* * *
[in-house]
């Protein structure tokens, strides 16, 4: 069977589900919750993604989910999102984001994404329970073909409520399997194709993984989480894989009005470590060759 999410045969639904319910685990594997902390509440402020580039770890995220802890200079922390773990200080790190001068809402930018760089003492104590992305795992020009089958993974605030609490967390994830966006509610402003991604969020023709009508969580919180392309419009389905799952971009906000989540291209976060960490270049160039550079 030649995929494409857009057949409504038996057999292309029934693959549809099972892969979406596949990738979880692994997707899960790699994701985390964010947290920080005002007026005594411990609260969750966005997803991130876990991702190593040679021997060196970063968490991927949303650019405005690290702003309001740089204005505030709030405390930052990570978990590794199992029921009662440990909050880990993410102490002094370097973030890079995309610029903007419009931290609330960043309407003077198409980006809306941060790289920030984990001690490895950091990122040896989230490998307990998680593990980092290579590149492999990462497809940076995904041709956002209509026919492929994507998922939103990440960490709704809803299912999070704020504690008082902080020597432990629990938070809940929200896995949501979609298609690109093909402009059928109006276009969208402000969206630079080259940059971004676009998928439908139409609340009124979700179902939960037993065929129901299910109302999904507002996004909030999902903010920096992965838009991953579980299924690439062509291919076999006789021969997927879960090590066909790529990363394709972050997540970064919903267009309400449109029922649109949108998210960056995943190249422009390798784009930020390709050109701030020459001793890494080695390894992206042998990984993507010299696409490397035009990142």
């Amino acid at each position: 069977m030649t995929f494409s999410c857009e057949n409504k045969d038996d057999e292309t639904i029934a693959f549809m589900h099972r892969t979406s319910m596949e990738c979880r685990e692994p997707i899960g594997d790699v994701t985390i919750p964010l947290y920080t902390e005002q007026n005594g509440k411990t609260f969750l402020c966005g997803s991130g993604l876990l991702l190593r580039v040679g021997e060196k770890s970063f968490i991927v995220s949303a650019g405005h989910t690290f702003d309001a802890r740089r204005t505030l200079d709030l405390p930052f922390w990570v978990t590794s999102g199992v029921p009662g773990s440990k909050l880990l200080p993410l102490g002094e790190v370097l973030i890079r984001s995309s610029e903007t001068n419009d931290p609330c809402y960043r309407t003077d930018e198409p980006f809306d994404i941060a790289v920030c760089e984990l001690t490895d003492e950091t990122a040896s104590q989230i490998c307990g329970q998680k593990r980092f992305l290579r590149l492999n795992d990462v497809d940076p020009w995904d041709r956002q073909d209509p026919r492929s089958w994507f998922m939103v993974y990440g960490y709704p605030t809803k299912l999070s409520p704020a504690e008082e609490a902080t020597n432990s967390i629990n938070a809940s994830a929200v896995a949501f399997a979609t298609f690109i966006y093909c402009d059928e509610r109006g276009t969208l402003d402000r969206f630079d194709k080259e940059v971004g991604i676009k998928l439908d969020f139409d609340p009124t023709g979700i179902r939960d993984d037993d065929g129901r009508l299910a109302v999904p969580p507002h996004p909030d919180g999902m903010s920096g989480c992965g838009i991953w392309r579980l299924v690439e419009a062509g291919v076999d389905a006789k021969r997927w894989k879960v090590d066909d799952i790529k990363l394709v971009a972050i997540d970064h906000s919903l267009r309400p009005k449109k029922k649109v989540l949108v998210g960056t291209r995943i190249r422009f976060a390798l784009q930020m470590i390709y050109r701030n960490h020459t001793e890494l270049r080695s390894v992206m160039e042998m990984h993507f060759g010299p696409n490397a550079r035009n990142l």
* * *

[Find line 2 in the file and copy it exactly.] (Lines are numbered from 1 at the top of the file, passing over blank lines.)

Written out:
């Protein structure tokens, strides 16, 4: 069977589900919750993604989910999102984001994404329970073909409520399997194709993984989480894989009005470590060759 999410045969639904319910685990594997902390509440402020580039770890995220802890200079922390773990200080790190001068809402930018760089003492104590992305795992020009089958993974605030609490967390994830966006509610402003991604969020023709009508969580919180392309419009389905799952971009906000989540291209976060960490270049160039550079 030649995929494409857009057949409504038996057999292309029934693959549809099972892969979406596949990738979880692994997707899960790699994701985390964010947290920080005002007026005594411990609260969750966005997803991130876990991702190593040679021997060196970063968490991927949303650019405005690290702003309001740089204005505030709030405390930052990570978990590794199992029921009662440990909050880990993410102490002094370097973030890079995309610029903007419009931290609330960043309407003077198409980006809306941060790289920030984990001690490895950091990122040896989230490998307990998680593990980092290579590149492999990462497809940076995904041709956002209509026919492929994507998922939103990440960490709704809803299912999070704020504690008082902080020597432990629990938070809940929200896995949501979609298609690109093909402009059928109006276009969208402000969206630079080259940059971004676009998928439908139409609340009124979700179902939960037993065929129901299910109302999904507002996004909030999902903010920096992965838009991953579980299924690439062509291919076999006789021969997927879960090590066909790529990363394709972050997540970064919903267009309400449109029922649109949108998210960056995943190249422009390798784009930020390709050109701030020459001793890494080695390894992206042998990984993507010299696409490397035009990142």